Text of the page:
Category Archives: writing

The Best Laid Schemes – –

Jack is a late as usual – – –

The best laid schemes of mice and men gang aft agley –

But sometimes they gloriously surpass your hopes!

Wendy said to me a couple of weeks ago – “we’ve always held a Burns Night every year around January 25th but we can’t do it in person because of the Covid 19 lock-down. Let’s do it on-line on Zoom”. I’ve experienced a few Zoom meetings and know what can go wrong, so I was dubious.

But nothing ventured, nothing gained, so she started an event page on Facebook for Monday the 25th and sent out invitations. To my horror forty eight folk signed up and another thirty said they might!

So we set out to make a program and invited some friends to deliver the toasts and the ‘Immortal Memory’, and perform songs, stories and music. Even when we did socially un-distanced versions in previous years, we never quite knew how our invited presenters would ‘step up to the plate’. But this time was a real step into the void.

Then Wendy experienced a series of issues on FaceBook, probably based on their inability to translate her latest book on conspiracy theories being commented on so often – the book is doing very well these days– and decided to remove herself. Yikes! That meant all her instructions to people on how to log into the event disappeared!

I stepped in and posted the words of songs and traditional menus, inviting folk to prepare food for the evening and to join in the songs (muted of course) and the day got nearer. And Wendy went back to Facebook, just for the night, and had no trouble from Qadherents bombing her.

We had people joining us from the West to the East of the US, from Newfoundland, from Ireland and from Scotland. For us it started at 7pm, while for Aileen in Scotland and Liz in Ireland it was Midnight. As we approached the start my heart was in my mouth – so many things could go wrong. But our friend Liz in Ireland had been doing a similar event for months every Saturday and she agreed to help with the technicalities and Wendy was used to Zoom meetings – so –

The allotted time arrived and – – –

It was brilliant!

Very few glitches and all the invited performers were wonderful. Scot and Amy did the toast and response to the lasses, and it was ribald and raunchy and just what everyone needed, culminating in Amy’s toast “here’s to the men that we love, and here’s to the men that we—“ Ehm, we might need to draw the veil there.

John Bodner, Wendys co-author on the conspiracy theories book, gave a brilliantly sarcastic Immortal Memory, dissing the Bard “Rabbie who?” with wit and cynicism. His take on folksingers (if I had a hammer, there would be none) had people rolling in their Zoom room seats.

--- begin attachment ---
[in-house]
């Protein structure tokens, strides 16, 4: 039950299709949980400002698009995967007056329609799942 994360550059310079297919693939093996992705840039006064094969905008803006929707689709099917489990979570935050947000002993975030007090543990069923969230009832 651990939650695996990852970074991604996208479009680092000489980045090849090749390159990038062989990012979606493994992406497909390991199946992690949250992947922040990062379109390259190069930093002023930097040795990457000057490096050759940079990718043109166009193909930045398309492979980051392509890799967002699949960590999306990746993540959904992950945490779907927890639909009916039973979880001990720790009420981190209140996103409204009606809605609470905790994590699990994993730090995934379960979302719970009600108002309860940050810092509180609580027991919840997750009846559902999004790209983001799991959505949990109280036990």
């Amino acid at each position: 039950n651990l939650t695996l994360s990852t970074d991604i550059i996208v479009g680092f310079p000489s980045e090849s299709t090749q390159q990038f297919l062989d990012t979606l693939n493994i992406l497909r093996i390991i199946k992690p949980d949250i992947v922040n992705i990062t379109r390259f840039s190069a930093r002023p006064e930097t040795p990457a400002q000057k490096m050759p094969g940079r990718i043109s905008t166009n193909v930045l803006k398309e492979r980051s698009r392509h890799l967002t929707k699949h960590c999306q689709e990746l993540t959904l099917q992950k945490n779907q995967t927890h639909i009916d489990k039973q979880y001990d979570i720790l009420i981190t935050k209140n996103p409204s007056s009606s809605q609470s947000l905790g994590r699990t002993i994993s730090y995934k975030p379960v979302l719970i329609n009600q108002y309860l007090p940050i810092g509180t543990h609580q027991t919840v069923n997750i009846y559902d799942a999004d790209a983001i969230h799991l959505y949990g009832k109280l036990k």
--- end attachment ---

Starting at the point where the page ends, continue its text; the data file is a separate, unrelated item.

We had multiple appreciative notes from people the next day, saying what we all felt: It was just the stress buster we needed.

Stay tuned; we will be holding a DREADFUL DATE event in February: stories of love gone horribly wrong….. heh heh heh.

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Filed under between books, Big Stone Gap, folklore and ethnography, humor, Life reflections, Scotland, Uncategorized, VA, Wendy Welch, writing

The Monday Dog Encounter

So instead of a book to read, let me tell you the story of fetching such a book. I walked about a mile over to the house of a woman I had just interviewed for my next book. Rachel is a past or present board member of several initiatives working on poverty and affordable housing in Wytheville and environs. She offered to loan me a book called Hand to Mouth by Linda Tirado, as part of my research.

Writing is a noble profession, but it does tend to make one gain weight if not careful, so I welcomed the opportunity to stretch my legs and let my mind lie fallow a wee while. A warm coat, stout boots, and off I went.

About 2/3 of the way to Rachel’s house, a pit bull came rushing down the upper porch stairs of a big old house and charged the chain link fence between me and him, barking madly.

I turned. “Awww, sweet boy, don’t you look just like my Bruce at home?”

He looked confused.

“And who’s a good boy then, defending Mummy and Daddy’s property and all that? Aren’t you a clever sweet thing, snuffly wuffly baby?”

If there is anything more demeaning to a guard dog than being called snuffly wuffly baby, I have not yet discovered it. He sat down and gave me side-eye.

“Bye now sweet boy!” I waved and continued my slow puff up the hill.

On the way back down, book in hand, I looked for my new canine buddy. Nowhere to be seen, until I checked the high porch. One doggie eye peered between slats on the rail.

Guess he doesn’t want to play anymore. That was my first thought, and then, Oh, I get it. He’s going to wait until I am almost past and then rush the corner of the yard barking really loud to make me jump. That way he can get his dignity back.

Sure enough, two steps past the final fence post, here he came, roaring and frothing fit to burst.

“Oh doggiewoggie bowwowser snookie pookums,” I said, in my best purr. “You are so clever wever, aren’t you snooshie wooshie baby boy?”

His shoulders slumped. He turned and started for the porch. I turned back to my journey, but when I glanced over my shoulder, he was doing the same, regarding me with a kind of curious reproach in his eyes.

Lissen son, 2020 is almost over and then you can get your groove back, ‘kay? For now, accept pookie snookums good boy as the compliment it is. None of the other neighborhood dogs heard. You’ll be fine.

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Filed under animal rescue, humor, Life reflections, Wendy Welch, writing